Get 'em while they're cold: Restaurants stock up on crab as trap ban begins

NEW ORLEANS, LA (WVUE) - The head of a state task force on crabs is defending an unprecedented ban on crab traps that has some restaurants scrambling for alternatives.

That ban kicks in today, causing some to wonder if it was really necessary.

"It's gonna be hard to get this to stretch," said restaurant owner Joe Luscy.

Some restaurants like Deanie's on Hayne have stocked freezers with a product they - up to this point - always served fresh.

"We have, we bought a lot of crabs and crab meat before the ban went into effect," said Luscy.

But others are adjusting menus, substituting crawfish instead of crab.

"I think it's gonna put a lot of people out of business," said Luscy.

The man who heads the task force that voted for the crab trap ban says it had to be done.

"We crossed the line, which doesn't mean we are over fished, but that's a line we drew where we said we had to look at options," said Pete Gerica, with the state crab task force.

There are other changes to help bolster crab populations.

"That's allow the small crabs to escape," said Gerica.

Crabbers are now required to have holes in their traps to allow juvenile crabs smaller than 5 inches to go free.

"You can also not take any maiden crabs except for shedding," said Gerica.

The shutdown will also allow the state to remove scores of abandoned traps that often foul fishermen's gear, while killing trapped crabs that never get collected.

"There are hundreds," said Gerica.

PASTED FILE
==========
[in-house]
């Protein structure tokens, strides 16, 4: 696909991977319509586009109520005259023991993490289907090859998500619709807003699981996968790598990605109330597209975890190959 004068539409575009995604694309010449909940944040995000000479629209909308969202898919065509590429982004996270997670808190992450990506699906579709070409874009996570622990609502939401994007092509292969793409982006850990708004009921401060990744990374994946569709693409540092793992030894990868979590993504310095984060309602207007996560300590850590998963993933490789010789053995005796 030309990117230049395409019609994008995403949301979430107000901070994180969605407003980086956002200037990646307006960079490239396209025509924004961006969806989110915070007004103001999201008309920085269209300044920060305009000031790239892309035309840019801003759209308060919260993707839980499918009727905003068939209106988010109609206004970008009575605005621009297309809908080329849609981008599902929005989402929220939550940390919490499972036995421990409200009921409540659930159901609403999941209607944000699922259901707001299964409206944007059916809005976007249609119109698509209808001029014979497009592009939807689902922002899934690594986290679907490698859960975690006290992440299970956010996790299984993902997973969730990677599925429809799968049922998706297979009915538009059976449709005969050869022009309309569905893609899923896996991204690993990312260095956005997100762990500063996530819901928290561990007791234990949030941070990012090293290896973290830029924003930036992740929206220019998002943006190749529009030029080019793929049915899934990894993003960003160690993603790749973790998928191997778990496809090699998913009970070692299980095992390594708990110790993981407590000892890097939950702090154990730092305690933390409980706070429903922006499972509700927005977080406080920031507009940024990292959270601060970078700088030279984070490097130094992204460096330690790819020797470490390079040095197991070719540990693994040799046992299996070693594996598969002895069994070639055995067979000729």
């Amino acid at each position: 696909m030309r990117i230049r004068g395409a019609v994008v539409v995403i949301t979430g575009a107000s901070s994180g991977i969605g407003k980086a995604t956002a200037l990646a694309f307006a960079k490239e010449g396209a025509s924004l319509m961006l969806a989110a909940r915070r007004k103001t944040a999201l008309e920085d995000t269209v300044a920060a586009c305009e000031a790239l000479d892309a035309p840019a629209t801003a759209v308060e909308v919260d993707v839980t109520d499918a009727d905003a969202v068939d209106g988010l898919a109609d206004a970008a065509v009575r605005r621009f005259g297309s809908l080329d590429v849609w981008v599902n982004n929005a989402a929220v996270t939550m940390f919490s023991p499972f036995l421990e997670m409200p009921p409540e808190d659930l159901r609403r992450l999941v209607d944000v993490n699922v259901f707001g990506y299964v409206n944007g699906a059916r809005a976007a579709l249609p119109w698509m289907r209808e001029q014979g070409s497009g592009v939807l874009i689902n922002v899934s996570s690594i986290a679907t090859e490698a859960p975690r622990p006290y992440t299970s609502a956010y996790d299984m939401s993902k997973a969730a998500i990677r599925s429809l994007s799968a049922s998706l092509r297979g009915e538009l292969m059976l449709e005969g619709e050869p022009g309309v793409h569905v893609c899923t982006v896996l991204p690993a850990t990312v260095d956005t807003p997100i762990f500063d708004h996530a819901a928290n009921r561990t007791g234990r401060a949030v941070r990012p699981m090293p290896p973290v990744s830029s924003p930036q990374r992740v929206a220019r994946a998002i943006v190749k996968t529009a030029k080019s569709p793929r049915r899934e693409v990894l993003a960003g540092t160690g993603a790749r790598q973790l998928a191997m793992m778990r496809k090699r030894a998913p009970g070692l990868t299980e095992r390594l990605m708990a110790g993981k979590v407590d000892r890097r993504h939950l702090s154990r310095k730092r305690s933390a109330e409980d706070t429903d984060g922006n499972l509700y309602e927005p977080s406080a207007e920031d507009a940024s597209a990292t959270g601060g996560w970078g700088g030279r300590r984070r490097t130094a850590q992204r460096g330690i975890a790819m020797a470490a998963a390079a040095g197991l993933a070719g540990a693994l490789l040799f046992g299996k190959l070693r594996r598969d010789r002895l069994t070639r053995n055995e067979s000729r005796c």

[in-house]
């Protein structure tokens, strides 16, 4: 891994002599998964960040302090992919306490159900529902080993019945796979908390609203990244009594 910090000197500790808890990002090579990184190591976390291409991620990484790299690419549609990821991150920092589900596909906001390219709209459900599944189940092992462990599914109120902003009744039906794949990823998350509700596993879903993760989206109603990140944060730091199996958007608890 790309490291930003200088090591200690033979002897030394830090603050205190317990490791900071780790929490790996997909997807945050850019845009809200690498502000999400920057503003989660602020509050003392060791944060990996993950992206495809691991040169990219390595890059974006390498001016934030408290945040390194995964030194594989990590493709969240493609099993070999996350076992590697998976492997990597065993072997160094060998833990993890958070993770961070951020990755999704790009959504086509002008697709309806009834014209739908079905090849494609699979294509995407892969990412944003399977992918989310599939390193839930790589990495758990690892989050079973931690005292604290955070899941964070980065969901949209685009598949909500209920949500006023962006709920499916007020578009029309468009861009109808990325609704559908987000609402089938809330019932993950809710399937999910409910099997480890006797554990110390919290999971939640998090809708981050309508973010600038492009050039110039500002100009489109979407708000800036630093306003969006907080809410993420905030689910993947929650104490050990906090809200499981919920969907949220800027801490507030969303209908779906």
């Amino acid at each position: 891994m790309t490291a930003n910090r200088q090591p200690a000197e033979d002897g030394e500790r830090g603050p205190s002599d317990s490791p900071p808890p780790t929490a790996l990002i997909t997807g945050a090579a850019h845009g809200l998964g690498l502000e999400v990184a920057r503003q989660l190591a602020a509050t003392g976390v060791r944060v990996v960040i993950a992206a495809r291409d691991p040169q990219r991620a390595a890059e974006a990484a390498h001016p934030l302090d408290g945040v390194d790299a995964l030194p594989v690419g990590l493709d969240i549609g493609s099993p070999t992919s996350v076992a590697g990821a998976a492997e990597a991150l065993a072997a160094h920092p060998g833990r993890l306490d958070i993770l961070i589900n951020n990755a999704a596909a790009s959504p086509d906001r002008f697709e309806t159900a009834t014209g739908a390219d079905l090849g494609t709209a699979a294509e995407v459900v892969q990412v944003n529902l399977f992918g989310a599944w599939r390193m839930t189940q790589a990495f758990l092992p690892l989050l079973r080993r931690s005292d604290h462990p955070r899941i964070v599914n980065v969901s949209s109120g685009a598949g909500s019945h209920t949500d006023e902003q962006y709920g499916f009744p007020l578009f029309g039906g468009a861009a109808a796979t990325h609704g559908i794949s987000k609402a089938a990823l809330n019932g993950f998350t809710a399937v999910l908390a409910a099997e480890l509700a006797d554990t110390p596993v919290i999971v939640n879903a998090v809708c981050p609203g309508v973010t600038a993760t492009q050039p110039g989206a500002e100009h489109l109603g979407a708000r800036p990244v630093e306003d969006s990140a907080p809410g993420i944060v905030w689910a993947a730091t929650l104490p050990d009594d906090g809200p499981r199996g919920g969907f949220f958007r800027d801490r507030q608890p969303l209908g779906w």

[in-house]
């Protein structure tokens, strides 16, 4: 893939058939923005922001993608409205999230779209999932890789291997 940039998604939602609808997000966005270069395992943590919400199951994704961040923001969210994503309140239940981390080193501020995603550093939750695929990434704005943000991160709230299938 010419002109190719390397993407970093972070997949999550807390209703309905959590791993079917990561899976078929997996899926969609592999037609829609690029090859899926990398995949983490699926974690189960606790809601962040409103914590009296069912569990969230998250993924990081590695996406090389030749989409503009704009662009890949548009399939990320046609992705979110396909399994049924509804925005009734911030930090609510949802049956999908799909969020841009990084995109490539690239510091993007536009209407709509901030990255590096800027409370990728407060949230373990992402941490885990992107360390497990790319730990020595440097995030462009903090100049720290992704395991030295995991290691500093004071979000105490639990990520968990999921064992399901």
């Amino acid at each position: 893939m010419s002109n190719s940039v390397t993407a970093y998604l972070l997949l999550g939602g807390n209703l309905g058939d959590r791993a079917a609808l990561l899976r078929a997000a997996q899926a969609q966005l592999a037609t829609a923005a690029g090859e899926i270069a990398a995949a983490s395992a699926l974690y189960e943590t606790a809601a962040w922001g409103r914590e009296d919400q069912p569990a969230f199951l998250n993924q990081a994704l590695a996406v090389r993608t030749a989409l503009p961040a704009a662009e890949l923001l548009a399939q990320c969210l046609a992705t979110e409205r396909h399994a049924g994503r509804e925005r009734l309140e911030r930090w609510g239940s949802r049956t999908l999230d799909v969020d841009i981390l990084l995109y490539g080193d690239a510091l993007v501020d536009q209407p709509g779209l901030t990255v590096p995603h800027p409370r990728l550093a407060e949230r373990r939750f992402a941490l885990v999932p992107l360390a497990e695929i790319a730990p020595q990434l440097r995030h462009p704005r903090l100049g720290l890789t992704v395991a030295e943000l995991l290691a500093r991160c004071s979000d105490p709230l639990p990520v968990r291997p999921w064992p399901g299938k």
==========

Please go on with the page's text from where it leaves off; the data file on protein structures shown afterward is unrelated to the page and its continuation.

Lake Pontchartrain is considered a near-perfect crab fishery. Normally there are hundreds of Styrofoam floats on top of crab traps sitting out there. Now there are none - a sure sign of a crab shutdown that has some wondering if other steps could've been taken.

"I'm sure they could have done something as opposed to a ban," said Luscy.

Some crabbers have more than 1,000 traps with no limits set.

"The legislature didn't want to do it because they thought it was too costly to the fishermen," said Gerica.

Many won't mind looking for substitutes.

"I prefer crawfish over crabs. It's more fun to eat," said customer Charles Burd.

The ban on crab traps, remains in place until March 22.

The state has now done like other states, and imposed fines of up to $350 and jail terms of up to 60 days for those possessing immature female crabs.
The crabbing ban does not apply to recreational crabbers who use small nets or string to bring in their catch.

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